Michael Shirley, Associate Director of Restorative Justice

A Morning Walk to Support Pregnant Mothers

At 8:00 a.m. on a Saturday in May, I pulled into Los Gatos’s Oak Meadow Park and was greeted with an unexpected sight: one of the play structures is a to-scale model jet, the same one that my father had flown in the Air Force. I recalled my siblings and I playing at Oak Meadow as kids. Encountering a feature of my childhood I had not seen in decades made my first moments there a bit surreal. But childhood, in general, would become a highly relevant theme as the day progressed since I was there that morning primarily to join and lead prayer at a fundraising event to support pregnant mothers.

Two tables had been set up next to the paved path where participants would walk their prayer laps. We all donned the same blue T-shirt with the silhouette of a pregnant woman and the phrase "Love them Both" printed on it. I found that to be an incredibly positive message. Around half a dozen young adults, another sight that surprised me, were helping set up for registration, and to sell more of the blue t-shirts. There were prize tables for walkers, and I had to smile, especially when I saw they also were providing energy food in the form of donuts! 

"I was struck by the importance of reciting the rosary prayer at Mary’s Walk for Babies because of its link to Mary's 'yes.'"

I was the first rosary leader at the aptly named “Mary’s Walk for Babies” hosted by the Guadalupe Hope Society. At the start of our rosary, we were only around ten people strong, but more joined along the way, as they arrived. Incredible energy surrounded us as we did our laps, and the group quickly settled into a natural walking pace set to the rhythm of the rosary. One incentive that Mary’s Walk for Babies participants shamelessly enjoyed, even those in the older crowd like me, was receiving a small gold star on the back of their hand for each completed lap, which we could ‘cash out’ for those table prizes. I felt like a kid again and it was great.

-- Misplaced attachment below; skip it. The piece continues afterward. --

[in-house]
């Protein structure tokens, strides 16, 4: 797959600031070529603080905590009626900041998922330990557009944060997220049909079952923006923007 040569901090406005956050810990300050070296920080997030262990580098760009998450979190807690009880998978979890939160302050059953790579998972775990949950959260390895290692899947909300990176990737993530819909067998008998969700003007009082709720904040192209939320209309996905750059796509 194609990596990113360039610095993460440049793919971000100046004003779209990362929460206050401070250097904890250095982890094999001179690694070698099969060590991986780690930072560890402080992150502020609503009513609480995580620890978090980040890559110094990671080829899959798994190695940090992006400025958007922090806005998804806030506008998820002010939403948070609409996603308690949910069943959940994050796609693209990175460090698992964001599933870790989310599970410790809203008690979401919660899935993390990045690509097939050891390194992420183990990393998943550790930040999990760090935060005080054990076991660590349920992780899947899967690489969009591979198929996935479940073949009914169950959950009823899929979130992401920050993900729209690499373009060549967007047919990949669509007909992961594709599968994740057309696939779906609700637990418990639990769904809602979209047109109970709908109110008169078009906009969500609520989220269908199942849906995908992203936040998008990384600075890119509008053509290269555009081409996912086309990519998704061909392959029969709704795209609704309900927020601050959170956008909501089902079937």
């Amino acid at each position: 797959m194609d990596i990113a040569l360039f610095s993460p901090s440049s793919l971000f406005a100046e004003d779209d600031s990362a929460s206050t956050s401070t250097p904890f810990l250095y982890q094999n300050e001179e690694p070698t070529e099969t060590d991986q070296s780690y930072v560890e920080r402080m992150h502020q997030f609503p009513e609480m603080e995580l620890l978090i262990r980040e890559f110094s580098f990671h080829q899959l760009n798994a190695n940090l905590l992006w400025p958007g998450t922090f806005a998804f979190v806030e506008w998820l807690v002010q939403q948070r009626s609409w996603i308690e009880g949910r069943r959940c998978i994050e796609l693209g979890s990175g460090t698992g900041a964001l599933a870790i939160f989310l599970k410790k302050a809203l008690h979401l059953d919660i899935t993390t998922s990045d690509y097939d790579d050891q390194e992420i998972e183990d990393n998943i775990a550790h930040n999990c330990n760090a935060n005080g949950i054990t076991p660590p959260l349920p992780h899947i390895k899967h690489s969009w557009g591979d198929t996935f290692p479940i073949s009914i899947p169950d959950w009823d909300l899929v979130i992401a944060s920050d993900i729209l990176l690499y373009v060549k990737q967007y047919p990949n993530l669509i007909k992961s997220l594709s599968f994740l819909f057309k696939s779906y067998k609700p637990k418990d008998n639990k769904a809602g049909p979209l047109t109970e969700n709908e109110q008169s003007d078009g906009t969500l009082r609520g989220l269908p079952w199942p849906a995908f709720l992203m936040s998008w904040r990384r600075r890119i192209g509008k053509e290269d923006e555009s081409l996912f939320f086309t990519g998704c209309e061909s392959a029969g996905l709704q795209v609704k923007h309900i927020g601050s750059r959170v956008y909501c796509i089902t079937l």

Some park bystanders who watched us seemed to understand what we were doing, while others were a bit wide-eyed, but all remained cordial and friendly. What impressed me the most was the presence of the young adults, who outnumbered the people my age, and they knew the rosary very well, sometimes better than me! Seeing their enthusiasm and passion for God's gift of life was indeed a delight. I often hear many conversations of concern for the future of the Church from the older generations. Still, I left the park feeling encouraged that if those young adults are any indication of the Church’s future, then they are already injecting a fresh new energy that will continue in the years to come. 

I was struck by the importance of reciting the rosary prayer at Mary’s Walk for Babies because of its link to Mary's "yes." There was no way that Mary, though graced, could have fully comprehended the magnitude of her “yes.” Similarly, parents can never fully understand the importance of their “yes” to God's gift of life, in giving their child the chance to have a childhood like I remember enjoying at places like Oak Meadow Park when I was a young child. Families need to know that God, and the Church will accompany them at every step and in many ways, the rosary itself is God’s promise of that gift of accompaniment to us through our Blessed Mother. As an associate director in the diocesan Office of Life, Justice, and Peace, I hope that attendance at such local, respect life events continues to grow.

Michael is a graduate of the Diocese of San Jose’s Institute for Leadership in Ministry program, class of 2020, and he has a masters degree in Pastoral Ministry from Santa Clara University, emphasizing liturgy and spirituality. His hobbies include motorcycles and airplanes, mountain biking, and hiking.

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